Millions of older Americans swear by Social Security.

That’s because for them, it has been a great program. The average American who retired in 1960 could expect to receive seven times what he or she paid into the system.

How is that possible with a program that invests its money conservatively in long-term government securities? The answer has to do with the way Social Security has evolved over the years, with low initial tax rates, combined with expanding benefits.

It’s a structure that is quite rewarding for those who participated in the program early. But today’s recipients won’t do as well. And in some cases, they may never get back what they put into Social Security.

This is why some critics equate the program to a Ponzi scheme.

A recent report from The Associated Press shows that today’s higher-income retirees should not expect to receive what they put in to Social Security. Lower-income workers continue to come out ahead, but not to the degree of retirees from earlier eras.

(We must note that these assessments are generalizations based on average life expectancy. The longer you live, the more you will get out of Social Security.)

It’s no secret that the long-range math of Social Security doesn’t add up. For years, the program has taken in more money annually than it pays out. But today, that’s no longer the case. And based on existing data and trends, the program’s cash reserves will evaporate completely in 2033.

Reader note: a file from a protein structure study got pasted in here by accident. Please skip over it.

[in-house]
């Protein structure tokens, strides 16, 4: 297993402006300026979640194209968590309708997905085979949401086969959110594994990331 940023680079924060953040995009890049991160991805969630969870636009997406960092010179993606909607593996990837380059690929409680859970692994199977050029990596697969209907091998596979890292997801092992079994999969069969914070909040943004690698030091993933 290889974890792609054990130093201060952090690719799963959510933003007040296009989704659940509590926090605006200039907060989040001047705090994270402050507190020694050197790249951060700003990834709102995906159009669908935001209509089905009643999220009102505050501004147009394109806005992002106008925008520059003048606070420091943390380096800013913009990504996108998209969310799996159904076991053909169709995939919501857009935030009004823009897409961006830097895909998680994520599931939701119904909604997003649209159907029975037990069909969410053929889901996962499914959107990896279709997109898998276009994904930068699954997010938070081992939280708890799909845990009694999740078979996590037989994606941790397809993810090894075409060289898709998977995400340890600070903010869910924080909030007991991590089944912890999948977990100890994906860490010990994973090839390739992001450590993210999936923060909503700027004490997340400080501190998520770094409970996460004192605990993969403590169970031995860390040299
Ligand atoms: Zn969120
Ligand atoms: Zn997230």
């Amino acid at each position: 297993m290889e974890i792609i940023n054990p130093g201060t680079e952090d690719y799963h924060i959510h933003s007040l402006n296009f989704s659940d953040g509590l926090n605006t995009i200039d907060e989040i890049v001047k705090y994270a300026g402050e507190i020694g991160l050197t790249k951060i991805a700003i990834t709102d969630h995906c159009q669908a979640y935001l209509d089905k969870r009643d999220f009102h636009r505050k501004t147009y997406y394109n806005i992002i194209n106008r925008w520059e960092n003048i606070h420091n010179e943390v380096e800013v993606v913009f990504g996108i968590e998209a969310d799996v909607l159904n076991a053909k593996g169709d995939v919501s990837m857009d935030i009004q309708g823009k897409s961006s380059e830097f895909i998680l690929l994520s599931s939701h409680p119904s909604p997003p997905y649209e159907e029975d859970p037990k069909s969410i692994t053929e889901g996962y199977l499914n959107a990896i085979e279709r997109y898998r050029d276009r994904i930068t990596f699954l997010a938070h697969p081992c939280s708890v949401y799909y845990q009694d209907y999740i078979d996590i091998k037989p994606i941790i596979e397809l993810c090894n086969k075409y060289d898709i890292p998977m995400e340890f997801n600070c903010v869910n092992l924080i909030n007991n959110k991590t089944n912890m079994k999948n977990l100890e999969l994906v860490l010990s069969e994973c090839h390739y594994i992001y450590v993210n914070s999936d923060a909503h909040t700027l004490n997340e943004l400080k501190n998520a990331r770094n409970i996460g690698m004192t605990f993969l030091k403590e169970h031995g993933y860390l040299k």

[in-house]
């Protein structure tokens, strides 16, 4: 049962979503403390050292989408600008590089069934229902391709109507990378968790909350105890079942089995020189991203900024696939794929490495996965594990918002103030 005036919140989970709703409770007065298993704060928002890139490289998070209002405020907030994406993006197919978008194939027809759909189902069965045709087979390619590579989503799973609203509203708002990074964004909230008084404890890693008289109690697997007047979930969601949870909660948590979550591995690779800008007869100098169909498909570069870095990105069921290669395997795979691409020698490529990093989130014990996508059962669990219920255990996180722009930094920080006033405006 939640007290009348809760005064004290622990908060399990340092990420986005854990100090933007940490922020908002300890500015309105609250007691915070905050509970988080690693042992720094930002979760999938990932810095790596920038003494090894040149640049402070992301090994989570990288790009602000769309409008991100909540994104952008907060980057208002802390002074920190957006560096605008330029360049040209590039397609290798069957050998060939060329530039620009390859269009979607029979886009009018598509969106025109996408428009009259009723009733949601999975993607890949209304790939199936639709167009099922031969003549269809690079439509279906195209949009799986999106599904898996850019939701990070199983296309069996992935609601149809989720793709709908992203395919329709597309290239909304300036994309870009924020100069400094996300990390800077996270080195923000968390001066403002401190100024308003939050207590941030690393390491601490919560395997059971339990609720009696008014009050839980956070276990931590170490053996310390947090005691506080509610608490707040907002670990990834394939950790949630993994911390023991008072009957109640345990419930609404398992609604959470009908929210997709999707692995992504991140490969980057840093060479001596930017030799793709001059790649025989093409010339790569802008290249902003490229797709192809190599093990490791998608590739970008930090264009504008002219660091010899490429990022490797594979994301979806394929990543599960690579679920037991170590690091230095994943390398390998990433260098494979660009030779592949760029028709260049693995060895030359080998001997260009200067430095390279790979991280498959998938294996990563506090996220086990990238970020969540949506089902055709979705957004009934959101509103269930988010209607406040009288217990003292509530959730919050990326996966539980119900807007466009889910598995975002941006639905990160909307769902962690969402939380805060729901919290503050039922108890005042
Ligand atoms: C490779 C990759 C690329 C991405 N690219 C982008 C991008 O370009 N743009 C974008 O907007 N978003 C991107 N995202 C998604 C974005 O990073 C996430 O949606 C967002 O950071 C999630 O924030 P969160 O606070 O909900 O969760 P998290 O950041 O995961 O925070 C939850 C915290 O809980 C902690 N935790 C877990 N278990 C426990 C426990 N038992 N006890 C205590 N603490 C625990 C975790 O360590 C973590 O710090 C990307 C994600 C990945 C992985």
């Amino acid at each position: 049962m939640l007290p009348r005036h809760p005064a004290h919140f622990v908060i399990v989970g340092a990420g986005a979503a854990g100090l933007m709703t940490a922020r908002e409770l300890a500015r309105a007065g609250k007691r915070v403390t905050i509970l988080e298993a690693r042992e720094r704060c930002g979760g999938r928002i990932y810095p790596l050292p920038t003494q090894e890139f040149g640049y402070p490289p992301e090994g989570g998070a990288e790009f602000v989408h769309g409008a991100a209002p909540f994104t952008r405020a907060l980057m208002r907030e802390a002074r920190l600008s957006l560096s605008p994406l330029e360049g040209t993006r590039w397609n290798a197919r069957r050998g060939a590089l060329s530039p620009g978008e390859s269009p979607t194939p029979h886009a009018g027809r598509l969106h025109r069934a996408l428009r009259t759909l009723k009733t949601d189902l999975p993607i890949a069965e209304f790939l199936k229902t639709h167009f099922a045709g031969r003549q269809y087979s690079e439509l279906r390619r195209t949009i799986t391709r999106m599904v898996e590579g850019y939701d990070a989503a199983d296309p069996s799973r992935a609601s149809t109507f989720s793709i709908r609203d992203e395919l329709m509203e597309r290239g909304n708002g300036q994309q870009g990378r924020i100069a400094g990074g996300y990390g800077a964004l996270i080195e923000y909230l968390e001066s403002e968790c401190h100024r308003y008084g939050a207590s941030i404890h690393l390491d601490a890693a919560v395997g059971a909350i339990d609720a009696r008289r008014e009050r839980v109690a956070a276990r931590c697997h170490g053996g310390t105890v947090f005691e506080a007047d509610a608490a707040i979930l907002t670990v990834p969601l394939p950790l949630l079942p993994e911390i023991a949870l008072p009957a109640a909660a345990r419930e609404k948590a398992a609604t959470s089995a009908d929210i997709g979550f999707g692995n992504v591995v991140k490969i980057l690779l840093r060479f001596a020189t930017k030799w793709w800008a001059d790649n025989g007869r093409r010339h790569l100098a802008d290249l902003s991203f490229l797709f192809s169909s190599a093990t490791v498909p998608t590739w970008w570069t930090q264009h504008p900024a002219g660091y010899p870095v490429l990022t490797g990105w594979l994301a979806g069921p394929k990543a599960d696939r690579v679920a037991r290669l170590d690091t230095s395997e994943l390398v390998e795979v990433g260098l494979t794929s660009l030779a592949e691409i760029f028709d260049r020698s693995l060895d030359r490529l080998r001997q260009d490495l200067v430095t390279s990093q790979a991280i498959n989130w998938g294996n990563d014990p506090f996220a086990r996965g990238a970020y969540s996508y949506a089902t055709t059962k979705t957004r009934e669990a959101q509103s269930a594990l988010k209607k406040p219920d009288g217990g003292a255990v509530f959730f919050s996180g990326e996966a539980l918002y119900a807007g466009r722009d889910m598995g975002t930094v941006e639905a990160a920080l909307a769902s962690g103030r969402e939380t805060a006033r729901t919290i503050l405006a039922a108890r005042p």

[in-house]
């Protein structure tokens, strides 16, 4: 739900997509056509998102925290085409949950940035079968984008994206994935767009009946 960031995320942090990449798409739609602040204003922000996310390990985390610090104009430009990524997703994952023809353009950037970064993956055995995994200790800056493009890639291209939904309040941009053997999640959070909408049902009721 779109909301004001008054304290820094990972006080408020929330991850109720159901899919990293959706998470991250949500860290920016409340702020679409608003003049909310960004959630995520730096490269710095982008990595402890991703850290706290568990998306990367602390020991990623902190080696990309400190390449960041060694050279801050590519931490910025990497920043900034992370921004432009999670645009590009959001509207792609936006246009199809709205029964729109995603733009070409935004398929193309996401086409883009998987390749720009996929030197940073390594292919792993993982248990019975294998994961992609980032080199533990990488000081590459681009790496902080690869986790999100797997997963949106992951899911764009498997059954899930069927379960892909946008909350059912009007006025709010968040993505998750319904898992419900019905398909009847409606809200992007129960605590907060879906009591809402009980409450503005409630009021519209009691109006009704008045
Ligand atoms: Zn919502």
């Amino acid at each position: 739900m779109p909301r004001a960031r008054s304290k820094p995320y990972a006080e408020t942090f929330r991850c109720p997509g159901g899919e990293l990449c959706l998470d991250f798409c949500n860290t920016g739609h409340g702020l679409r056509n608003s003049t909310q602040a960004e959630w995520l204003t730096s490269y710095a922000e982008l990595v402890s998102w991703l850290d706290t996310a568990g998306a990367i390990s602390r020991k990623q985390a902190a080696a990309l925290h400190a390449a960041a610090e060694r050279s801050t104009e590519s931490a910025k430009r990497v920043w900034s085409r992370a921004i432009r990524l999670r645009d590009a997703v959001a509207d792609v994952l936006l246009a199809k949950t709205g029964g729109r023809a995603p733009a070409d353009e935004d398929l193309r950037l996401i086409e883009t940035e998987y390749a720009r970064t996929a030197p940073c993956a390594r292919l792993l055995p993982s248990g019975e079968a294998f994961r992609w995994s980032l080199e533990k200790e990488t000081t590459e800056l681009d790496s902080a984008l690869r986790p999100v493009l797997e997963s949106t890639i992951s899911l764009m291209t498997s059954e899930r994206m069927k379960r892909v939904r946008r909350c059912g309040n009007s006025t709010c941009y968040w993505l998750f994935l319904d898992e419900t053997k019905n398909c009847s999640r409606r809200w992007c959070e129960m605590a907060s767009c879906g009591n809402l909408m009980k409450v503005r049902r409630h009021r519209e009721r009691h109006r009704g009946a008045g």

There are two basic ways to beef up the solvency of Social Security. One is to boost payroll taxes in order to generate revenue. The other is to trim benefits, thereby reducing expenses.

Neither option, as you might suspect, is popular. And this goes a long way toward explaining why Congress has failed to act, despite ample warnings that it must do so — the sooner the better.

In Washington, Social Security is often referred to as the third rail of American politics. Touch it and you are dead, politically at least. Beneficiaries are older citizens, who tend to vote at a higher rate than younger people.

But such an attitude regarding Social Security is obviously based on the notion that it pays off for recipients. If the benefits of the program fail to cover what goes into it, public support for Social Security will evaporate.

Judging from the latest evidence, America’s love affair with Social Security soon may begin to fade. When that happens, Washington politicians will find it even more difficult to explain their inaction.

Plus, the simple fixes cited above won’t address the underlying issue of a system that’s taking in more than it’s paying out. Congress has a huge task looming before it regarding Social Security. So why isn’t anything happening?

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